Has Virtual Reality Found Its Footing?
If you caught any of this year’s E3 coverage you’d notice that coverage for virtual reality was on the slim side. In fact, virtual reality had less of a presence at this year’s show than it did the year before. This has been part of a growing trend when it comes to VR, which is a huge difference from the buzz surrounding the technology a few years ago.
Has virtual reality found its niche
Coverage at this year E3 was light on VR, despite that VR did suffer a blow where the home console market is concerned. The blow came from Microsoft who announced that they had no plans of bringing virtual reality to the Xbox One. So, to keep score two out of three home consoles don’t support virtual reality.
|Platform||Virtual Reality Support|
|Xbox One S||No|
|Xbox One X||No|
|PlayStation 4 Pro||Yes|
This puts high-end VR squarely in the realm of PC gaming for now, which is still better than nothing at all. Let’s be honest home consoles are meant for experiences that play out in front of us on TVs. PC gaming looks to be a better all-around fit for the in-home VR experience. Of course, there are still a few things that VR needs to work out if it’s going to continue to do anything other than limp along.
Fix what’s broken
Despite VR finding a home with the PC gaming community, the tech still suffers from a couple of major hurdles. These hurdles I feel should be what the industry focuses on fixing before moving the technology forward.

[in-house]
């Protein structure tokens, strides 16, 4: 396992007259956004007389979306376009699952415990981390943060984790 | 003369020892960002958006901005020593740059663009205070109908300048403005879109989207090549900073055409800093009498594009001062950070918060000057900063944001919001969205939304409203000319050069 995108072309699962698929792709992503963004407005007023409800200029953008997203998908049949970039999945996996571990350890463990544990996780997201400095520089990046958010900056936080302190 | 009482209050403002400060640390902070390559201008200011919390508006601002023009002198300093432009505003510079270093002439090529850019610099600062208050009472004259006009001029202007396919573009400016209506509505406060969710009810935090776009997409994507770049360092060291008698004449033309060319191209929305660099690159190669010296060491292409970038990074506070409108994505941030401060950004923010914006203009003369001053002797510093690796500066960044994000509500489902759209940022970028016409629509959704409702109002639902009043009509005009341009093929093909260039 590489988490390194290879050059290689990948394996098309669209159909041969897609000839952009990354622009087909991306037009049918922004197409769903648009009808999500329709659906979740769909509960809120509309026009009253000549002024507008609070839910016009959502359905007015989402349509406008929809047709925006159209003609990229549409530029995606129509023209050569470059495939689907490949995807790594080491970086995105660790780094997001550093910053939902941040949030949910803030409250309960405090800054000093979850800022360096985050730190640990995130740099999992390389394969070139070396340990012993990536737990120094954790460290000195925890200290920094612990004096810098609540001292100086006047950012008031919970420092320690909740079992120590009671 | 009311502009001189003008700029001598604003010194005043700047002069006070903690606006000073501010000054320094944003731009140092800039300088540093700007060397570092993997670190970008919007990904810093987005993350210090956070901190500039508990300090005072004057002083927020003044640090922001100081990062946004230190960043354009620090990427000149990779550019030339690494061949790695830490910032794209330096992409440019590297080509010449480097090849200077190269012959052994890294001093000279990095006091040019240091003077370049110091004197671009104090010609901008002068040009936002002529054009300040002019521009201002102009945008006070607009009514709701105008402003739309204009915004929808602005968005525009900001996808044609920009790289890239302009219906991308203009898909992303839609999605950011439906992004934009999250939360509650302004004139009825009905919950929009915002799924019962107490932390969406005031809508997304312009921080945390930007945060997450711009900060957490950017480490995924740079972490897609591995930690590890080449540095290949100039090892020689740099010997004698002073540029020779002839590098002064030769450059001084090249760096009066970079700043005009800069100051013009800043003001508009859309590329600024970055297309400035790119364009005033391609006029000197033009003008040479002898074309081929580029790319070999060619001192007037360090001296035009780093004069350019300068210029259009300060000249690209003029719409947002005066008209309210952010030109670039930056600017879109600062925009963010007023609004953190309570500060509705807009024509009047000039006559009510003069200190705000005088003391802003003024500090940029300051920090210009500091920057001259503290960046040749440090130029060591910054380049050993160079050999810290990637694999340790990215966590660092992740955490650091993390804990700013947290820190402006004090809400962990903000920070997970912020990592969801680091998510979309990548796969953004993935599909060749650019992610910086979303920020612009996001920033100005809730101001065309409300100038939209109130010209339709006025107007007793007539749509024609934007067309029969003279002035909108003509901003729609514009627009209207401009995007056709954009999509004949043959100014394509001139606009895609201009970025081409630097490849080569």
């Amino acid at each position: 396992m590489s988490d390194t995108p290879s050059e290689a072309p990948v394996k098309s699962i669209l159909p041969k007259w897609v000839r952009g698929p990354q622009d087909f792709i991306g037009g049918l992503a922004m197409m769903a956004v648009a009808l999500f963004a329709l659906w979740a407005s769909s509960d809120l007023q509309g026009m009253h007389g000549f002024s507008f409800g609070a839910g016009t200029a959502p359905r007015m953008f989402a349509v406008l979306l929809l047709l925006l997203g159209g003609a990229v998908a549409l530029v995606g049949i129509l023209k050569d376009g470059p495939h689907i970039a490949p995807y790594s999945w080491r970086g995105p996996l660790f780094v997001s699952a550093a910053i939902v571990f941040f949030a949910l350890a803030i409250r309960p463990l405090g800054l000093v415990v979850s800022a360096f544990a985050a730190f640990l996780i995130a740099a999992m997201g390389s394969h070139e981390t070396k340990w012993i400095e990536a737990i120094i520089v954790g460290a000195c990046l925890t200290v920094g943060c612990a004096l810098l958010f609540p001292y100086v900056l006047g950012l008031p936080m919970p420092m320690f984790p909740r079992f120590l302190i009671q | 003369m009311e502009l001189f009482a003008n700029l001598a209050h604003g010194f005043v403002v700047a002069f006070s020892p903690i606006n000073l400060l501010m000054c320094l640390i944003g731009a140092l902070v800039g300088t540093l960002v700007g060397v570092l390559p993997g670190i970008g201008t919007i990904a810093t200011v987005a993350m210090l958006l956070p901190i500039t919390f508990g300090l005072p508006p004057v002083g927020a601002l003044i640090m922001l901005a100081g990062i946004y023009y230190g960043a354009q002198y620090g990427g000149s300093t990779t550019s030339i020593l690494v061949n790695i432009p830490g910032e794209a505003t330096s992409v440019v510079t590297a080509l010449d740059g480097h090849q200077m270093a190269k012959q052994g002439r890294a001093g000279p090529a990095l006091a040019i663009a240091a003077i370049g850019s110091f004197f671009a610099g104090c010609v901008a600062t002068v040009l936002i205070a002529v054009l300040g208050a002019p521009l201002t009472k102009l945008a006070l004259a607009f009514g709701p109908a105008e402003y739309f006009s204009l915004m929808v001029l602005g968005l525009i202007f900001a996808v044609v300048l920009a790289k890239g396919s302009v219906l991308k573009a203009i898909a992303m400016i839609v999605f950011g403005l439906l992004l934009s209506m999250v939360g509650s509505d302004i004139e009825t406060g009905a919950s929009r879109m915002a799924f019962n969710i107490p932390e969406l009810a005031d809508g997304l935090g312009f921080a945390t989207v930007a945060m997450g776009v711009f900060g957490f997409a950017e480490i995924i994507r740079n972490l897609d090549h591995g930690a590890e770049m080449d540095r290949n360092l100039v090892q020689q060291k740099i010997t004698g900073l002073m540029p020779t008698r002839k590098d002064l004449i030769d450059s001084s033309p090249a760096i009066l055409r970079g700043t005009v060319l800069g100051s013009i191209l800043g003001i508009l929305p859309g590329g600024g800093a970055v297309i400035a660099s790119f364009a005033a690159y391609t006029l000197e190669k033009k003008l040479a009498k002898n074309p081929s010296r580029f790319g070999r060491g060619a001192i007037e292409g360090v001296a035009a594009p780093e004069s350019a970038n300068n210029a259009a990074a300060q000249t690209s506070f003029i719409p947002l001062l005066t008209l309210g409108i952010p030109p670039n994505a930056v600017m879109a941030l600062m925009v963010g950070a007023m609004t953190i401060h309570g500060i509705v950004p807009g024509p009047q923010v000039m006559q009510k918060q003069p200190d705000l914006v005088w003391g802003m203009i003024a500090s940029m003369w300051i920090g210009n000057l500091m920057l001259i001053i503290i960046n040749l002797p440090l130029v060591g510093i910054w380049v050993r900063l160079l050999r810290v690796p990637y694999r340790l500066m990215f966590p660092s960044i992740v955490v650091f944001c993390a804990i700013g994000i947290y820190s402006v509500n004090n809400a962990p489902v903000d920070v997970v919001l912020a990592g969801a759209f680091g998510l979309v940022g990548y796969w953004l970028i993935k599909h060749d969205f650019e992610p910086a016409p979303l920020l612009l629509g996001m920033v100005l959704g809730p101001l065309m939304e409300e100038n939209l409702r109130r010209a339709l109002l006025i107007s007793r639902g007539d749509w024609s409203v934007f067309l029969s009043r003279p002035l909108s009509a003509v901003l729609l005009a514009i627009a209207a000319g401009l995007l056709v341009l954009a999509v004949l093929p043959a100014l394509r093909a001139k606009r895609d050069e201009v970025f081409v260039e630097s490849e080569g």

First and foremost, the price of the technology needs to come down. While a headset for a PC isn’t truly outrageous, it’s not exactly cheap either. While strides have been and are currently being made to resolve this issue. Until that happens a lot of people are going to avoid the medium simply because of the cost to get started.
The second issue that needs to be resolved with VR is the fact that it’s an experience that’s first-person. The sooner that everyone accepts this and moves on the better things will be for the medium. Not every game works as a first-person experience, so quit trying to make that happen just to diversify the VR install base.
That’s not to say that every VR game needs to be a first-person shooter, but I feel that the medium would be helped greatly by a couple of blockbuster first-person shooters. Taking genres that also work well as a first-person experience is what will take the medium to the next level.
Virtual reality has come a long way, despite the progress made with the technology it’s still not where some thought it would be just a few short years ago. However, it’s now safe to say that VR has found a home within the PC market. Now the focus needs to be on making it not only survive but to thrive in that market. Otherwise, the technology could be facing a future where it becomes an over-hyped failure.
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